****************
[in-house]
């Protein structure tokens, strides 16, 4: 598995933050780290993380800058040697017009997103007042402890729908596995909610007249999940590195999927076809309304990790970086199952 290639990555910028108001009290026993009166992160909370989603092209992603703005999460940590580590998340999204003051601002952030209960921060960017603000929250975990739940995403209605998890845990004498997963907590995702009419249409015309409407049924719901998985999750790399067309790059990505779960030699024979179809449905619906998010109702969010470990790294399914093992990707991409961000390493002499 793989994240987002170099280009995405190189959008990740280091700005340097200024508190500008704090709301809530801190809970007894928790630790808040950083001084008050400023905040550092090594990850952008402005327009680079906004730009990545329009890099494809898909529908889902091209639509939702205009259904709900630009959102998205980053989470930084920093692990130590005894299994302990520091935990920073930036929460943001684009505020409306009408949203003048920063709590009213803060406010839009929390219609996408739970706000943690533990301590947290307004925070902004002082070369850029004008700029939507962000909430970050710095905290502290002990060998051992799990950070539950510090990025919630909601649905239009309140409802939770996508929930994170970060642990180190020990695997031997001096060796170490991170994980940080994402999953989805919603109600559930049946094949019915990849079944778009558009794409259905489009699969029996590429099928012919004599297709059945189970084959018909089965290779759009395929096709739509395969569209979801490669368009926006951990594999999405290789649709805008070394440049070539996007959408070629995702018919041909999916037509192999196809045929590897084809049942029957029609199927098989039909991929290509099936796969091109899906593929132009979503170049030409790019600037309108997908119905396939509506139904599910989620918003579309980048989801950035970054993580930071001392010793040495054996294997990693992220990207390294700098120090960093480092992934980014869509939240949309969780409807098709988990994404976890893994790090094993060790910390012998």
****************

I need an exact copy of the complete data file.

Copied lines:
[in-house]
């Protein structure tokens, strides 16, 4: 598995933050780290993380800058040697017009997103007042402890729908596995909610007249999940590195999927076809309304990790970086199952 290639990555910028108001009290026993009166992160909370989603092209992603703005999460940590580590998340999204003051601002952030209960921060960017603000929250975990739940995403209605998890845990004498997963907590995702009419249409015309409407049924719901998985999750790399067309790059990505779960030699024979179809449905619906998010109702969010470990790294399914093992990707991409961000390493002499 793989994240987002170099280009995405190189959008990740280091700005340097200024508190500008704090709301809530801190809970007894928790630790808040950083001084008050400023905040550092090594990850952008402005327009680079906004730009990545329009890099494809898909529908889902091209639509939702205009259904709900630009959102998205980053989470930084920093692990130590005894299994302990520091935990920073930036929460943001684009505020409306009408949203003048920063709590009213803060406010839009929390219609996408739970706000943690533990301590947290307004925070902004002082070369850029004008700029939507962000909430970050710095905290502290002990060998051992799990950070539950510090990025919630909601649905239009309140409802939770996508929930994170970060642990180190020990695997031997001096060796170490991170994980940080994402999953989805919603109600559930049946094949019915990849079944778009558009794409259905489009699969029996590429099928012919004599297709059945189970084959018909089965290779759009395929096709739509395969569209979801490669368009926006951990594999999405290789649709805008070394440049070539996007959408070629995702018919041909999916037509192999196809045929590897084809049942029957029609199927098989039909991929290509099936796969091109899906593929132009979503170049030409790019600037309108997908119905396939509506139904599910989620918003579309980048989801950035970054993580930071001392010793040495054996294997990693992220990207390294700098120090960093480092992934980014869509939240949309969780409807098709988990994404976890893994790090094993060790910390012998």